The Atlantic Daily: Visceral Impact

The aftermath of a local-newspaper shooting. Plus the implications of a Trump–Putin summit, Terry Crews's testimony on sexual assault, and more.

Donald Trump holds a news conference on June 29 to mark six months since the passage of the Tax Cuts and Jobs Act. (Kevin Lamarque / Reuters)

What We’re Following

The Capital Gazette: In the wake of the shooting that killed five local newspaper employees, Emma Green reported on the scene in Annapolis, Maryland, where residents are struggling to make sense of an attack that struck at the heart of their community. Police identified the suspected shooter using facial-recognition technology, comparing an image of his face to those in a database of driver’s-license and mug-shot photos.

Migration Matters: The United Nations’ International Organization on Migration rejected President Donald Trump’s nominee for its director general—a rare move for an agency in which the U.S. has historically played a leadership role. While backlash against the nominee, Ken Isaacs, centered on social-media posts in which he’d made negative comments about Islam and Muslims, Trump’s own hard-line immigration policies and criticism of refugees have also come under scrutiny from the international community. Uri Friedman asked immigration experts: Does any country have asylum policies that could serve as a model for the rest of the world?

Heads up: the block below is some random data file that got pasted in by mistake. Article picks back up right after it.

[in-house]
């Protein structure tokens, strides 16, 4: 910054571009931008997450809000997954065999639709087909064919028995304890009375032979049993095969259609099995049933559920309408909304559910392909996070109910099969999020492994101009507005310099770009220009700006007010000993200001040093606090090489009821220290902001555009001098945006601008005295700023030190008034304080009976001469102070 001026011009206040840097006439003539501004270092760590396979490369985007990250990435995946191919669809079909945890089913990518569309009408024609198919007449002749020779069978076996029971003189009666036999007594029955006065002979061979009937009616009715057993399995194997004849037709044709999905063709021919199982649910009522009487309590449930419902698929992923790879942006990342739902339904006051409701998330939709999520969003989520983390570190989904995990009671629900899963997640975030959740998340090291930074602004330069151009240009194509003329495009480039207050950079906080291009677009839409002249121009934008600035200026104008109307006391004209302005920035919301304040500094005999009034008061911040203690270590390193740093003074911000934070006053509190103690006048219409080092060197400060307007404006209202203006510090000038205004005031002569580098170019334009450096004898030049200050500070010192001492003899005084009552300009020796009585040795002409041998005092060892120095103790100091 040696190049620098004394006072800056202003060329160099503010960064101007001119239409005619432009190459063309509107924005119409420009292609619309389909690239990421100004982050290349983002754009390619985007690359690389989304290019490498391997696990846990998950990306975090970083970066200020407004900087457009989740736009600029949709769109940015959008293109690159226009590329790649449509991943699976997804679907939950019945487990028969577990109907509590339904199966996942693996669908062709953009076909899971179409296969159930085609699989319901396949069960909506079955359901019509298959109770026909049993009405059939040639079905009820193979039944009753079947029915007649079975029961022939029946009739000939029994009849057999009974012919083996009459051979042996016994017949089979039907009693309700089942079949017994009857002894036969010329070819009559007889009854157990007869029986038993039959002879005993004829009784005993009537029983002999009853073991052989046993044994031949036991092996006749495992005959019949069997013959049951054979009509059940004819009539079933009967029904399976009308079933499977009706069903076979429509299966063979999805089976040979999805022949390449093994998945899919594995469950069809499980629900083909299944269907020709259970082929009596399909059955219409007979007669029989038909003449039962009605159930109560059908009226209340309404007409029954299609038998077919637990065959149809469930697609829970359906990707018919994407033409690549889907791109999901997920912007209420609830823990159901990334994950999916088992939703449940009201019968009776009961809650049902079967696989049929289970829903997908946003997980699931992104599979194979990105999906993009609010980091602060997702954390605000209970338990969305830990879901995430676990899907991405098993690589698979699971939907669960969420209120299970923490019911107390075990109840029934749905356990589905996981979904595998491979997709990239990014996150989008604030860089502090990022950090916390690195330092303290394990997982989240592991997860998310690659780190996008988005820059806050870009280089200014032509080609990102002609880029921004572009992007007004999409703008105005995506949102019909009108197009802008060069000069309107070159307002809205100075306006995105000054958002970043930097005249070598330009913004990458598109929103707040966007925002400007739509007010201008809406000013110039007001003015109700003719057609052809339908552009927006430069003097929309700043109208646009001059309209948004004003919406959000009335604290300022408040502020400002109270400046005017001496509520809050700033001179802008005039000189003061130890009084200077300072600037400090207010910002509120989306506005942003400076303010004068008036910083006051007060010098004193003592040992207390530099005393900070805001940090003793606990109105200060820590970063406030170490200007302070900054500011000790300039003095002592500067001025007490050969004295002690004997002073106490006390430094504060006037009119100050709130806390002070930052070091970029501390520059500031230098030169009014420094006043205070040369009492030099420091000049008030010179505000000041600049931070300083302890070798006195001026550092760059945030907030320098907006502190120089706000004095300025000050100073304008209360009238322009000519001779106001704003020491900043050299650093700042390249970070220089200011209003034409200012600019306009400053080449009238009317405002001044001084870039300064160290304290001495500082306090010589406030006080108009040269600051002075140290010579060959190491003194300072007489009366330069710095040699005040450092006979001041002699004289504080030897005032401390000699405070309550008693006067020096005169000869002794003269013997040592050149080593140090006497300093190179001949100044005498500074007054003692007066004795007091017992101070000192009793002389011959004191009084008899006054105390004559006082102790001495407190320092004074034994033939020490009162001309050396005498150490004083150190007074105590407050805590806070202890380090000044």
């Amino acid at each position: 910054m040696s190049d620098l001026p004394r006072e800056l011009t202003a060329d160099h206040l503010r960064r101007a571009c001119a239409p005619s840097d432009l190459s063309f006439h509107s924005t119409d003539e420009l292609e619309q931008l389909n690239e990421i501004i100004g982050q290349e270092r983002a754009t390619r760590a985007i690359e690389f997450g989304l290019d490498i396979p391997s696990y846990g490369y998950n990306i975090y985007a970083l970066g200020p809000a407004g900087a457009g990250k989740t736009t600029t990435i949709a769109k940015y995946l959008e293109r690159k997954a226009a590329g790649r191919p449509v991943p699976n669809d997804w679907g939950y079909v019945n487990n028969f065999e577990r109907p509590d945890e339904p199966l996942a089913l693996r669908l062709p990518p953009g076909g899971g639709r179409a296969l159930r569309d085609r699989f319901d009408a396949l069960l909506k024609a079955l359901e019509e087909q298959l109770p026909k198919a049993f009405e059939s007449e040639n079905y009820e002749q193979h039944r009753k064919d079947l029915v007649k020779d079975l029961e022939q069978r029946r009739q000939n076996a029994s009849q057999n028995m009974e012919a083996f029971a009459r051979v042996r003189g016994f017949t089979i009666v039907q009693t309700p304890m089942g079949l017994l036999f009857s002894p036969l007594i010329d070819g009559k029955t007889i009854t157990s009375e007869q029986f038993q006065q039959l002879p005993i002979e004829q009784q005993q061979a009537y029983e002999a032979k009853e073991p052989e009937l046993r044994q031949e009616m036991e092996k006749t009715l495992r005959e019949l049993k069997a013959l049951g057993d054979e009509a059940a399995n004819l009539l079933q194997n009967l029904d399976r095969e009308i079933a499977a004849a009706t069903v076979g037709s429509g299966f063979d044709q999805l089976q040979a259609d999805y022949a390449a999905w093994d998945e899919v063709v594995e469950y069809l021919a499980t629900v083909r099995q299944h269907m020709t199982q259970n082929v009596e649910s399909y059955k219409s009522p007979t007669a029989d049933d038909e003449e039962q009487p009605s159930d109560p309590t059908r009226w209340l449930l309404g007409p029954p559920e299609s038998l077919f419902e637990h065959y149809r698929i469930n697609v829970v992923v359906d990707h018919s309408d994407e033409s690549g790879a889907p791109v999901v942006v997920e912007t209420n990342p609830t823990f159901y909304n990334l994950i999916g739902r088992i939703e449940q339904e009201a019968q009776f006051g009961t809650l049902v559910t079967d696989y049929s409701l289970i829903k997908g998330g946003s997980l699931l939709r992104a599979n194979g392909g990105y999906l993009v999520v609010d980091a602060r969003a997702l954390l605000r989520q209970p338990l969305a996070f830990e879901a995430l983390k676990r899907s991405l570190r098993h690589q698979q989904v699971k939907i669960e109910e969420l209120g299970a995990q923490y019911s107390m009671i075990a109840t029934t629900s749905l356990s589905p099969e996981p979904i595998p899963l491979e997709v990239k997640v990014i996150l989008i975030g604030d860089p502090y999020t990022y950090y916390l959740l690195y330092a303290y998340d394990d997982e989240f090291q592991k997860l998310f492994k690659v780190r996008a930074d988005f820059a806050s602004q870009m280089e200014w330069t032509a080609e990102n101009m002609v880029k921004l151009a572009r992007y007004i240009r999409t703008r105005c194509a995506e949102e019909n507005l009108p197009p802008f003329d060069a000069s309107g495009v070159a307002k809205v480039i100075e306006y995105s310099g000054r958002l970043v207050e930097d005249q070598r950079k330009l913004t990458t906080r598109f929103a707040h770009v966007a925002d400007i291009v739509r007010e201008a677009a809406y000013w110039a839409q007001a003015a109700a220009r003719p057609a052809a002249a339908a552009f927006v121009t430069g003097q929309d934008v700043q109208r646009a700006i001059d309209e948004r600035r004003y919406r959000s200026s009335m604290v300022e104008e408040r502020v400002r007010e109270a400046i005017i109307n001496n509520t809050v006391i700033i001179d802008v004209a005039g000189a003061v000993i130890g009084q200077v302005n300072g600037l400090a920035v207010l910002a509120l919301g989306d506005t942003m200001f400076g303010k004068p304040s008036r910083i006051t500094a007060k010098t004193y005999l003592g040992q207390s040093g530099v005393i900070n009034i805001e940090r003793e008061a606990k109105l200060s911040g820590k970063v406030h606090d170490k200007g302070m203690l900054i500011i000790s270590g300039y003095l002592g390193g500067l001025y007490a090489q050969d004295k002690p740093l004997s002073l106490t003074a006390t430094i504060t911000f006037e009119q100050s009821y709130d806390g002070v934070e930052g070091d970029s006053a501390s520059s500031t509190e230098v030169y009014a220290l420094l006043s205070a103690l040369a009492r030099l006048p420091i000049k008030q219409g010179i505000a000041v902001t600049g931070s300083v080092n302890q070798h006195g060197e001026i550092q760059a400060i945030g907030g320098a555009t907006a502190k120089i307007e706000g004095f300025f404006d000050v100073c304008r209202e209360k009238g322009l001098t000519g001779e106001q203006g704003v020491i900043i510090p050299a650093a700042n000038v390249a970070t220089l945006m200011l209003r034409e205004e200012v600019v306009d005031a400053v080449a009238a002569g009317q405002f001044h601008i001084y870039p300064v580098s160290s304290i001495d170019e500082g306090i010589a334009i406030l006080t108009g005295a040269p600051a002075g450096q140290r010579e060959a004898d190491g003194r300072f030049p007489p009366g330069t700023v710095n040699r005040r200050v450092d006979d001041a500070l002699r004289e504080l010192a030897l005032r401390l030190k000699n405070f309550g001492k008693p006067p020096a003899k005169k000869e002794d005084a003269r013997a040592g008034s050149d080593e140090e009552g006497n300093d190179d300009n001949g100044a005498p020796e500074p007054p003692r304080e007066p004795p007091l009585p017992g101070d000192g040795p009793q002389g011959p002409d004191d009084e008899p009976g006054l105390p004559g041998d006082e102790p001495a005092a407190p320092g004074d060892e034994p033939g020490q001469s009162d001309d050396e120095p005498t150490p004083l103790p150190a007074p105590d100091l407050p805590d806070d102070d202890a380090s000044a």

Some Summit: The White House announced on Thursday that Trump will meet with Russian President Vladimir Putin in Helsinki, Finland, on July 16. The location has historical significance, as the site of a 1975 security summit attended by the U.S., the Soviet Union, and other European nations. Today, European leaders are concerned about the unpredictable outcome of a meeting between Trump and Putin. Not only could it disrupt European security alliances, but it also could change the prospects for peace in Syria.


On June 26, a day of record-setting heat in Cardiff, Wales, Mark Hawkins photographed this dog cooling off in a river. See more of the week’s best photos.

Who We’re Talking To … at the Aspen Ideas Festival